What could you do with your code in 20 Lines or Less? That's the question I ask (almost) every week for the devcentral community, and every week I go looking to find cool new examples that show just how flexible and powerful iRules can be without getting in over your head.

With the onslaught of work required to get DC5 up and running it’s been a while since I’ve offered some cool iRule goodness to the community from the community.  There have been plenty of examples cruising through the forums, that’s for sure, I just haven’t had the time to comb through all of them or write them up.  Now that I can again see the light of day, allow me to share a some good ones with you.

 

Disabling SSL to one backend pool

We’ve looked at ways to selectively disable SSL before, but this example had an interesting twist that I thought was…well…interesting.  The idea here is to selectively disable SSL only on the back end of the connection, not the entire thing.  The client should always be encrypted but the server can, in some cases, be plain-text to try and cut down on overhead.  Cool idea, and here’s a look at how to make it work, according to a good example by user Alok.

when HTTP_REQUEST {
  set my_uri [string tolower [HTTP::uri]]
  if { $my_uri starts_with "/secure" } {
    pool ssl__pool
  } else {
    SSL::disable serverside
  pool static_pool
  }
}

 

Hash persistence based on true-client IP

Here’s a user that’s trying to work around a limitation in the content distribution service they’re using.  They want to use an iRule to perform hash based persistence based on a header supplied giving the client’s IP address.  Hoolio, as is often the case, springs into action and whips up a nifty little example making use of lindex and active_members –list that gets the job done.

# Check if the active_members command returns an entry which can be split on a space into two variables
if {[active_members app_http_pool]}{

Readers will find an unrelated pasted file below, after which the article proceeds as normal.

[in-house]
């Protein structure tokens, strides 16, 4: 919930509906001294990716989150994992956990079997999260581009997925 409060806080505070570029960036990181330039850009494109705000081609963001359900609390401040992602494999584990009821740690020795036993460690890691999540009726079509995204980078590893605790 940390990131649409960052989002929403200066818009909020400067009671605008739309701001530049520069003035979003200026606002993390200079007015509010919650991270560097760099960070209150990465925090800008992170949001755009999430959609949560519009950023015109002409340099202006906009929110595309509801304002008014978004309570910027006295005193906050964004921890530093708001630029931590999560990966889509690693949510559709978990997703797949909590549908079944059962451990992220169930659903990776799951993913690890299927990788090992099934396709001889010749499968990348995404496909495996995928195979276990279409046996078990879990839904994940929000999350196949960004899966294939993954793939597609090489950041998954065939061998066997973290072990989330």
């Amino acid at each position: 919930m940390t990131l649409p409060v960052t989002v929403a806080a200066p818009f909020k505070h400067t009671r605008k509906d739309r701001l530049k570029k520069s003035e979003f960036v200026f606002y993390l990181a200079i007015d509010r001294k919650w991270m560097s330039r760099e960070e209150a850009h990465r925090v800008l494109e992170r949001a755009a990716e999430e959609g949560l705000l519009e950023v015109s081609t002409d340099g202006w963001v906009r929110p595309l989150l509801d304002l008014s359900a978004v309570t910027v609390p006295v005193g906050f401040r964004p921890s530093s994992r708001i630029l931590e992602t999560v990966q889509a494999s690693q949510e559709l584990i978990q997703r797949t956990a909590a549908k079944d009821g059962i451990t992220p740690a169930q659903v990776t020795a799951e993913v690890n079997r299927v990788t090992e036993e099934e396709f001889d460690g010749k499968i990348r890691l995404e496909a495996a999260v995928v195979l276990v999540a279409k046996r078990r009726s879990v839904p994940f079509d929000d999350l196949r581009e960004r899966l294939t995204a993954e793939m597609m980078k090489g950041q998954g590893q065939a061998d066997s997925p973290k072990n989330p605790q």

if {[scan [lindex [active_members –list app_http_pool] [expr {[md5 $tcip_header] % [active_members app_http_pool]}]] {%s %s} ip port] == 2}{
      # Select the pool member IP and port
      pool app_http_pool member $ip $port

      # Exit from this event in this rule
      return
   }
   # Take some default action if the pool is down or scan didn't parse the output?
}

 

Removing port numbers from redirects

If you’re looking to strip port locations from your redirects, then boy do I have the rule for you.  Well, it’s not my rule, really, but I get to share more of Aaron’s work with you, which is a regular and enjoyable part of my jobs these days, it seems.  The one man juggernaut has knocked out a quick little header replacement rule using string map and the fun HTTP::is_redirect command to get this job done. 

when HTTP_RESPONSE {
   if { [HTTP::is_redirect] } {
      if { [HTTP::header Location] contains "www.acme.com:10040" } {
         log local0. "Original Location value: [HTTP::header Location]"
         HTTP::header replace Location [string map -nocase {www.acme.com:10400 www.acme.com} [HTTP::header value Location]]
      }
   }
}
when HTTP_RESPONSE priority 501 {
   if { [HTTP::is_redirect] } {

      # Debug logging only. Remove this event once done testing
      log local0. "Updated Location value: [HTTP::header Location]"
   }
}

Check back next week for some more examples of awesome things you can do with iRules in only a few lines of code.

#Colin